What Is Front Running? This Is The Process On How Social Media Traders Make Money
Front running is a term used in financial markets to describe the practice of taking advantage of advanced knowledge of upcoming trades to make a profit. In options trading, front running occurs when someone buys or sells an option contract based on information they have about a large order that is about to be executed in the same underlying security.
This is a common tactic used by traders among social media with a large following, of which are relatively new to options trading or the stock market itself. To understand front running options contracts, it is essential to know how options trading works. An option is a contract that gives the buyer the right, but not the obligation, to buy or sell an underlying security at a specific price on or before a specific date. When someone buys or sells an option contract, they are taking a position in the market that depends on the underlying security's price movement. Options contracts can be bought and sold just like stocks, and the price of an option is determined by several factors, including the underlying security's price, the expiration date, and the strike price.
Here is an example of what front running looks like with options contracts.
1. Trader A will use posts on different social media platforms to start up "hype" around a certain stock.
2. Trader A will then purchase options for a stock (for illustration purposes we'll call it $XYZ) for a low amount, perhaps $0.15 per contract.
3. After purchasing for $0.15 per contract, Trader A will then utilize their social media following with "callouts" such as "$XYZ is going crazy! I'm buying calls for $0.20 per contract."
4. Immediately after posting, followers on multiple social media platforms then see the callout of "$0.20 a contract" and immediately start to purchase it. Even with the price at $0.15, followers will think they're obtaining a "good deal" since the callout was at $0.20.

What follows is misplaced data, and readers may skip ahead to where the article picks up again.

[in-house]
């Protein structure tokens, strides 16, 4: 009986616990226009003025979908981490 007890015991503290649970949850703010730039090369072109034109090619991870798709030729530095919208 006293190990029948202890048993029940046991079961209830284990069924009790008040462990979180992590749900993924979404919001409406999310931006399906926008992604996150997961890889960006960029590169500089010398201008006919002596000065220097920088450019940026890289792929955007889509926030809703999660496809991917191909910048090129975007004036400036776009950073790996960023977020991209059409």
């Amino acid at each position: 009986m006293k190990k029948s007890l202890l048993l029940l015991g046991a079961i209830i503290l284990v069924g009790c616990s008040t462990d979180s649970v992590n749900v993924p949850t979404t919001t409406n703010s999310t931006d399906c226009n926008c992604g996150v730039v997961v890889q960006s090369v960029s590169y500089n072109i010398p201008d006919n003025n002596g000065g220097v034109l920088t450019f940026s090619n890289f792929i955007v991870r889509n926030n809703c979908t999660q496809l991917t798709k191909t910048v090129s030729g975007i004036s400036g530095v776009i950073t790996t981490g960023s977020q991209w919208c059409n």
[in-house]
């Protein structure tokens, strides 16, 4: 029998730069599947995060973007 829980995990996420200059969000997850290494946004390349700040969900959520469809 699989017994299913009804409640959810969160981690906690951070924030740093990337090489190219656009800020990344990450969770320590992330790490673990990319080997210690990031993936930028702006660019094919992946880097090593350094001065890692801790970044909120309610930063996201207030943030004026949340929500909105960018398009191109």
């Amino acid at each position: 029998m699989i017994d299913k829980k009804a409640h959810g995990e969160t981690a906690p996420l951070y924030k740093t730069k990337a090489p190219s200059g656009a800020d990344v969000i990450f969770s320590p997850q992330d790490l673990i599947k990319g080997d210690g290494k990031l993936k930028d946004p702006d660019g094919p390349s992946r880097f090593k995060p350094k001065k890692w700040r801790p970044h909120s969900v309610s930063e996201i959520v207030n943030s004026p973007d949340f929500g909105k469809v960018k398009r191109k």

5. Due to the low volume of these option contracts and dependent on the following Trader A has, these contracts will spike upwards of 50%-100% within minutes due to the amount of money being put in by Trader A's followers.
6. What most followers don't know, is that Trader A already has a sell order at $0.20 for most of their contracts, which they already bought at $0.15. Within minutes, or in some cases seconds, Trader A has now made a 25% ROI by dumping their contracts onto their followers.
The practice of front running options contracts is illegal and considered a form of insider trading. The Securities and Exchange Commission (SEC) has been cracking down on front running in recent years, and traders who engage in front running can face severe penalties, including fines and imprisonment (see Atlas Trading). The SEC has also introduced rules aimed at preventing front running, such as the "Information Barrier Rule," which requires broker-dealers to establish information barriers between different departments to prevent insider trading.
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